Saturday, April 20:
The first thing that I did when I woke up on Saturday morning was lift the blind of my hotel room window to check the conditions outside. To my dismay, it was still raining, albeit lightly. This wasn’t much of a surprise, given that the forecast was calling for rain all day Friday and Saturday, but I was hopeful things would look a little drier. It was all well and good to lose the first game of my road trip to rain, but I definitely didn’t want the doubleheader to be a wash.
Feeling a little discouraged by the crummy weather, but still eager to get back to Sahlen Field, I once again made the short drive downtown and parked my car in the lot behind the outfield fence a little after 10 a.m. The doubleheader was scheduled to start at 1:05 p.m., and while I knew there wouldn’t likely be any batting practice, I wanted to be at the ballpark just in case anything exciting happened.
Since I hadn’t done so a day earlier, I decided to take a full walk around Sahlen Field. There was some sporadic drizzle at times, but the conditions at this point were mostly dry — although the 42-degree temperature and heavy winds made for less-than-ideal conditions. Determined to make the most of my visit, I walked across the parking lot and followed this path behind the outfield fence:
Before I ascended the stairs that you see in the image above, I peeked through a chain-link fence that was a few yards behind the outfield fence:
Once I got to street level, I started up the third base side where I stopped to take this panorama …
… and then continued a little farther before stopping to snap the ballpark from this angle:
After a full lap, I looked through to the field and saw that the tarp was still in place and that no one was around, so I decided to take advantage of the quiet morning by walking a few blocks to KeyBank Center, home of the NHL’s Buffalo Sabres. My mission was twofold. I’d never previously checked out the arena, so I was interested in seeing it. And, if the team shop just happened to be open, I knew I could browse through it for a few minutes to warm up. I’m happy to report that I had success on both fronts. After snapping this photo of Alumni Plaza …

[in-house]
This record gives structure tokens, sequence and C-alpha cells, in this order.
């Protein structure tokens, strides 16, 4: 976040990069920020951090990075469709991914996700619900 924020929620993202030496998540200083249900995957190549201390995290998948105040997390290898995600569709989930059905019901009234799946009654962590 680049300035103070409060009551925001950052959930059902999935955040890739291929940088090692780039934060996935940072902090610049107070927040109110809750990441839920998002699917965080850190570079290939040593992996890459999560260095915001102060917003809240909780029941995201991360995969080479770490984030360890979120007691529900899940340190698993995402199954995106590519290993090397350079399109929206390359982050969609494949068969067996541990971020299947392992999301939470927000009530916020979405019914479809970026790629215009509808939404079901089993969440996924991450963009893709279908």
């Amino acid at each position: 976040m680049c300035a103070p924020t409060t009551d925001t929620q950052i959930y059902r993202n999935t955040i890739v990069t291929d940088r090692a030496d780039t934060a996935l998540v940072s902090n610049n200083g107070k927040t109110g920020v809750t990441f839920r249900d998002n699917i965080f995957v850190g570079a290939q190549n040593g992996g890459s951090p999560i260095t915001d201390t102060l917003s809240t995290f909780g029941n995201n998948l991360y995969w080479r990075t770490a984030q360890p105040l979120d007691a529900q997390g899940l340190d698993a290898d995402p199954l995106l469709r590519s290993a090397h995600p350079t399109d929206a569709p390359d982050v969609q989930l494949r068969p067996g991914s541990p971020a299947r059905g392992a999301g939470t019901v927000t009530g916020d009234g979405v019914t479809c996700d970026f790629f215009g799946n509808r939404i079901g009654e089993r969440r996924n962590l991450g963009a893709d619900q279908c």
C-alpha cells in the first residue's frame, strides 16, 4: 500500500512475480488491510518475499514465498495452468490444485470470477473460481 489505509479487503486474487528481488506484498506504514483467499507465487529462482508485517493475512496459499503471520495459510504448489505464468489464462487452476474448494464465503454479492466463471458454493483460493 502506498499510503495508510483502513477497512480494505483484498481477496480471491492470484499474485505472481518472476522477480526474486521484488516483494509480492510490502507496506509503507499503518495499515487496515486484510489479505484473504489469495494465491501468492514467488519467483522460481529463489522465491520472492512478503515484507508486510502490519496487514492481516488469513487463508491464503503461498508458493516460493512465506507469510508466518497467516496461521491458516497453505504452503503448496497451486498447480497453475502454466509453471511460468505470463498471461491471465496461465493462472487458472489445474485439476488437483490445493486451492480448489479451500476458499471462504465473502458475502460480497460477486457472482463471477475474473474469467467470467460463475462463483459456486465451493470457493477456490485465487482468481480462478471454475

… I entered and spent about 10 minutes getting warm inside of the team shop.
Soon enough, it was time to brave the elements once again, so I made the short walk back to Sahlen Field, pausing to snap this cold-looking photo before I went in:
As I’d done a day earlier, I entered via the security gate adjacent to the parking lot, made my way through the tunnel and went up to the concourse. Then, I went straight out to the cross-aisle behind home plate and took this photo:
Beyond my chilly face, you’ll see a positive sight — the tarp was off! The rain had fully let up by this point, and the grounds crew was starting to prepare the infield.
A minute or so after I snapped the image above, I took this panorama and couldn’t help but smile. I had a pretty good feeling that there’d be some baseball coming up:
You might’ve noticed in the panorama above that the Bisons had come out and were playing catch in right field. The players were thoroughly bundled up due to the cold, but I decided to go get a closer look to see who I could recognize. I made my way along the wet cross-aisle to the party deck in right field, where I snapped this panorama …
… and then went down to the front row to watch the action for a few minutes.